|Title||Offshore wind technology scan, a review of offshore wind technologies and considerations in the context of Atlantic Canada|
|Licence||Please note the adoption of the Open Government Licence - Canada
supersedes any previous licences.|
|Author||Tang, G; Kilpatrick, R|
|Source|| 2021, 70 pages, https://doi.org/10.4095/329349 Open Access|
|Publisher||Natural Resources Canada|
|Province||Eastern offshore region|
|Lat/Long WENS|| -68.0000 -52.0000 52.0000 40.0000|
|Subjects||Science and Technology; Nature and Environment; offshore areas; Wind; Wind energy; Energy technology; Environmental technology|
|Program||Energy Innovation Program|
|Released||2021 12 23|
Offshore wind development offers an opportunity for a significant source of clean energy and has been explored by many countries around the world. In Canada, while interest has been
expressed in offshore wind, no projects have been deployed to date. The Canadian Energy Regulator Act, which came into force in 2019, enables the Canada Energy Regulator to review and authorize offshore renewable energy activities, including wind, in
Canada's offshore areas. Additional regulatory work and marine spatial planning activities underway support the realistic possibility of future offshore wind in Canadian waters.
The main focus of this report was an assessment of existing offshore
wind technologies and a preliminary discussion on their applicability in Atlantic Canada. The report also identifies knowledge gaps where further scientific investigation is required.
The report is divided into five sections, each covering some
of the major components of offshore wind technologies. Following the introduction, Sections 2 and 3 explore different turbine foundation types and construction methods, respectively. While fixed-bottom foundations remain dominant, floating wind is
increasingly gaining attention across several jurisdictions. Canada's Atlantic offshore has limited areas that are obviously well-suited for fixed-bottom foundations, but further work is required to thoroughly characterize the geology with respect to
offshore wind foundation suitability. Floating technologies could conceivably play a role in increasing the range of suitable areas.
Section 4 examines typical operating practices including the deployment of an effective maintenance regime that
accounts for accessibility challenges to ensure maximum project availability. Methods for optimizing production through effective meteorological forecasting, avenues for the management of excess power, and meeting increasing load demands are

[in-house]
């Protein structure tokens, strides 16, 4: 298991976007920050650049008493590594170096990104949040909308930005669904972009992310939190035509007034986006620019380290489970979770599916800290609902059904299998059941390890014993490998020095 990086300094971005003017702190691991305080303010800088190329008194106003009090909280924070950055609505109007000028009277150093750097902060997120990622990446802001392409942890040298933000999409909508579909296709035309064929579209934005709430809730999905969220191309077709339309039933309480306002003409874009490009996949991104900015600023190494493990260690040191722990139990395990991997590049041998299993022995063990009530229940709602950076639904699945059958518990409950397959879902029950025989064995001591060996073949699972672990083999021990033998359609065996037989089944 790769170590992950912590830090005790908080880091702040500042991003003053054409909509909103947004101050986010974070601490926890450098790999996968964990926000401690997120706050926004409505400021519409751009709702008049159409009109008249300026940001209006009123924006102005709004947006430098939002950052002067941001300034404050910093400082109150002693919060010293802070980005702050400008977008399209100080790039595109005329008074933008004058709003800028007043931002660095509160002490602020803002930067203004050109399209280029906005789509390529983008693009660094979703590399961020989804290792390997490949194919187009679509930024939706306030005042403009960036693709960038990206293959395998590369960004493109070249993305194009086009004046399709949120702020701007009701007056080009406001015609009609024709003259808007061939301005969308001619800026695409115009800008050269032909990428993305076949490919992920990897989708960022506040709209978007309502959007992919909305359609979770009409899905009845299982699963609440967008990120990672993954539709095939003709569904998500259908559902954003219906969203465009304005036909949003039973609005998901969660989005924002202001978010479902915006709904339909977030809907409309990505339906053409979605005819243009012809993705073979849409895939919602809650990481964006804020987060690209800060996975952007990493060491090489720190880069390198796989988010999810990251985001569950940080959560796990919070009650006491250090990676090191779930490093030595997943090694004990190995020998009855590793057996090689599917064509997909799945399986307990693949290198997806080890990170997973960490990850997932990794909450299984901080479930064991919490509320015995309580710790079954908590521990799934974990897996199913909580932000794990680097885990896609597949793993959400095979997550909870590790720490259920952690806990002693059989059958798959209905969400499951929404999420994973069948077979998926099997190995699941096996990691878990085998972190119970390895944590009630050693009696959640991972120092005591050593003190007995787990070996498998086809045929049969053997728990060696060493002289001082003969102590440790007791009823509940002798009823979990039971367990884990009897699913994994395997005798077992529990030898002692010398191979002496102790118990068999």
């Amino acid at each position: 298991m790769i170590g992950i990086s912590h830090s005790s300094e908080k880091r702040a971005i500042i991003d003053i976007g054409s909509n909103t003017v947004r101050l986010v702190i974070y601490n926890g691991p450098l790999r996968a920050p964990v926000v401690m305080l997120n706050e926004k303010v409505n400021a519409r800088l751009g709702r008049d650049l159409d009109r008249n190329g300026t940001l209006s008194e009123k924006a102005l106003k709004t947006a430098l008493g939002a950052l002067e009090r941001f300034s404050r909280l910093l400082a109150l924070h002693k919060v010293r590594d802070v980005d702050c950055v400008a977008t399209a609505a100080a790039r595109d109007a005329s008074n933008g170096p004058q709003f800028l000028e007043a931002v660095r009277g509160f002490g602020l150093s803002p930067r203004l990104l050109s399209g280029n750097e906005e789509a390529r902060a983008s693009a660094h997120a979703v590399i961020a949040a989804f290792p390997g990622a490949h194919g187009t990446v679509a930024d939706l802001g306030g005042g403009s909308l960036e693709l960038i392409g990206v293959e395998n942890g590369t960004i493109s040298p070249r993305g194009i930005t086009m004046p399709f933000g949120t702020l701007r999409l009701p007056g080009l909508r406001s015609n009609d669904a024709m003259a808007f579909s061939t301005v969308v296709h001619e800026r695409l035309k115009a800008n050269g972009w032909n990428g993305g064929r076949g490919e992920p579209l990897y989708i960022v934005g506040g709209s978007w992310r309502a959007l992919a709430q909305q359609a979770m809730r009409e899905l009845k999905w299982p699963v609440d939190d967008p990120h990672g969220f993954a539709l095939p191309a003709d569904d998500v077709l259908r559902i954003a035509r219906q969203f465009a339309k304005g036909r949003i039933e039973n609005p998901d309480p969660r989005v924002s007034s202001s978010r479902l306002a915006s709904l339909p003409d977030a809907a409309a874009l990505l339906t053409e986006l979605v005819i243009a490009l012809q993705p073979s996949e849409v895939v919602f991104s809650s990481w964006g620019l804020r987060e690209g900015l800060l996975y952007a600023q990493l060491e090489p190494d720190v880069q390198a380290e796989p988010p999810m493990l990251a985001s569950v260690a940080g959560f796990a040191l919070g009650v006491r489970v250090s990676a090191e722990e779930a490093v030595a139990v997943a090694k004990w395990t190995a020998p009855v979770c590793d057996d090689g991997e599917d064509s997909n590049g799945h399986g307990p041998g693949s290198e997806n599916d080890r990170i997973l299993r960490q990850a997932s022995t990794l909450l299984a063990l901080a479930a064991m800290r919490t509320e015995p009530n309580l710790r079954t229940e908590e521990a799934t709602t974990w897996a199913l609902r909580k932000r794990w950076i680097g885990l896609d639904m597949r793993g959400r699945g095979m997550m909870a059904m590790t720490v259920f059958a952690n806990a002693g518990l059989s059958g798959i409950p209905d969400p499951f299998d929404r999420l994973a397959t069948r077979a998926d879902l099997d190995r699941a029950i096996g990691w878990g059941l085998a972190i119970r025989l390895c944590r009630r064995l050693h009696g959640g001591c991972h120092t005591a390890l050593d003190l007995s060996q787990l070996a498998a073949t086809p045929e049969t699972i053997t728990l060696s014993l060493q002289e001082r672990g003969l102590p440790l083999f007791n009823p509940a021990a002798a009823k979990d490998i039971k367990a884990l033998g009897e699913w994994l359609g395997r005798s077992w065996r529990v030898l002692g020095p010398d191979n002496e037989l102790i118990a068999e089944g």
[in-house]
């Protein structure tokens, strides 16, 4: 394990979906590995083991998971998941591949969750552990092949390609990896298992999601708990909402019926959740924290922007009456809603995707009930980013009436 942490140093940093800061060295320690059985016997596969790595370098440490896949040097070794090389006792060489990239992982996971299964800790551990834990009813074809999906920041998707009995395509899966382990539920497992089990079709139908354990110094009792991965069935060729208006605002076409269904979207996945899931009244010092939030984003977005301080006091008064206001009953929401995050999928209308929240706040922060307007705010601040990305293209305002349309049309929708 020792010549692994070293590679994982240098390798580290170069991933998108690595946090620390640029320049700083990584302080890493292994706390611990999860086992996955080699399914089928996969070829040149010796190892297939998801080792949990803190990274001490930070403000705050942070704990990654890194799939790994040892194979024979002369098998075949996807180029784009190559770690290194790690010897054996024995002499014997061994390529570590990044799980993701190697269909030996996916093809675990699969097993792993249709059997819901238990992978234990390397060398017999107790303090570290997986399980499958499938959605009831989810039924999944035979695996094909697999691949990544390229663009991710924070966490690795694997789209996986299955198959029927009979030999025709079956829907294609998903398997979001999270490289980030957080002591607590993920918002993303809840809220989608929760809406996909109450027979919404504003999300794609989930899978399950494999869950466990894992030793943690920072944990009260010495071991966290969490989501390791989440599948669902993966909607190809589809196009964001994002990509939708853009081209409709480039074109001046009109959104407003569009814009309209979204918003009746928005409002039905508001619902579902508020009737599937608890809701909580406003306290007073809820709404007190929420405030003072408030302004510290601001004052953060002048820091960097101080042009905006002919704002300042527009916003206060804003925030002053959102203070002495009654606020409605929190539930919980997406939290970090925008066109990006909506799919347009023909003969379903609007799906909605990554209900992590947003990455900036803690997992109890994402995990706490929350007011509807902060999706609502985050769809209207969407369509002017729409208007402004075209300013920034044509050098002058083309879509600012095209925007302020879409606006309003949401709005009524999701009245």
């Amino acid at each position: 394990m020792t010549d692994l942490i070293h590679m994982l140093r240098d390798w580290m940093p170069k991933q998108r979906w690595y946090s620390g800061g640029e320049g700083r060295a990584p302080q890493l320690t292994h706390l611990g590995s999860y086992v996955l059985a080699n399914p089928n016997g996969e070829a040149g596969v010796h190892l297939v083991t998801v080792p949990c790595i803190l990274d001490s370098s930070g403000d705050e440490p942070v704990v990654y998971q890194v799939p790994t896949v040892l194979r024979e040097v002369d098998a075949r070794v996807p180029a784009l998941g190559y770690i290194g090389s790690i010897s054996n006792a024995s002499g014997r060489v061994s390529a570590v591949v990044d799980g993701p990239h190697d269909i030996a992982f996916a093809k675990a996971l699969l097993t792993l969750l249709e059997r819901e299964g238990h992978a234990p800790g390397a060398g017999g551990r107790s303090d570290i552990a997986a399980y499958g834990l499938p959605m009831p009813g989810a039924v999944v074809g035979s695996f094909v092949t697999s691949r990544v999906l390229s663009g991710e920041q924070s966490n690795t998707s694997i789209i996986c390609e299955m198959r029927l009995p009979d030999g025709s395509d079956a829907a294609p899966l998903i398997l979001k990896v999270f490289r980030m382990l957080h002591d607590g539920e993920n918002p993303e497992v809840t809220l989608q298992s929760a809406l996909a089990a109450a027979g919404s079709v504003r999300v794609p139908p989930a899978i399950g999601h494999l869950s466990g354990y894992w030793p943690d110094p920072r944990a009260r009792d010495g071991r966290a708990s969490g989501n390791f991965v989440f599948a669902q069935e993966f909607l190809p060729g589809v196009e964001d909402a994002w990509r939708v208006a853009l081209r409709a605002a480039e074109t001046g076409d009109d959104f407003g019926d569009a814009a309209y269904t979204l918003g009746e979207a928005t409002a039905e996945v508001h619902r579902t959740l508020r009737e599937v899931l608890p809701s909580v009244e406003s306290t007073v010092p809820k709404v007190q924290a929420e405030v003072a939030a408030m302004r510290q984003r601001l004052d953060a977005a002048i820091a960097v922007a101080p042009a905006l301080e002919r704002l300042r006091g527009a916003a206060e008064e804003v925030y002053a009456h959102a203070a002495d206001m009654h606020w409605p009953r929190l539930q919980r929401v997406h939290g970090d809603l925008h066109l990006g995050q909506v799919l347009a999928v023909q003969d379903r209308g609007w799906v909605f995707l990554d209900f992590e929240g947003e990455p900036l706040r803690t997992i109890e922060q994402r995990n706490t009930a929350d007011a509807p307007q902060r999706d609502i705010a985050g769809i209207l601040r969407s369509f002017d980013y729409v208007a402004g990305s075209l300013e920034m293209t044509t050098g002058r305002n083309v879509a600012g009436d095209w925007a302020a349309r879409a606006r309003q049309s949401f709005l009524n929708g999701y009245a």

Section 5 describes known environmental impacts of offshore wind incurred over all three phases of the project lifecycle: construction, operation and decommissioning. Impacts from the construction phase are generally viewed as being
intense, but short-lived, whereas impacts from the operation phase can often be longer-lasting and more complex. Canada has defined many different types of ecologically significant areas and the relevant legislation and administration of ecological
protection laws and guidance is discussed, recognizing that further research will be required to characterize and mitigate ecological risk of offshore wind deployment in Canadian waters.
Finally, Section 6 presents an overview of specific
conditions in Atlantic Canada relevant to offshore wind. Like many jurisdictions, Atlantic Canada's offshore region has a strong wind resource, with many locations that could be economically viable from a wind resource perspective. The geological
conditions are potentially more challenging, as regions with similar geological characteristics to those where offshore wind has been developed in other jurisdictions are limited. Overall, the cold climate, coupled with complex geological and
bathymetric conditions in Atlantic Canada result in a unique setting with various challenges for offshore wind, but learning from the industry developments in other jurisdictions, including recent development on the US Atlantic coast, can provide
meaningful insight into a future Canadian offshore wind industry.
|Summary||(Plain Language Summary, not published)|
While interest has been shown in Canada for offshore wind farm development, no projects have been completed to date. This report provides information and
resources in the context of future offshore wind development in Canada. Knowledge gaps that may require further investigation are also identified. At a high level, this report reviews construction methods, existing foundation technologies,
operational considerations, potential environmental impacts, Canadian environmental protection measures, and the Canadian physical offshore setting. In general, the meteorological conditions, complex subsea geology, and ecological considerations in
Canada result in a unique setting with various challenges for offshore wind, but learning from the industry developments in other jurisdictions provides meaningful insight into potential future developments in Canadian waters.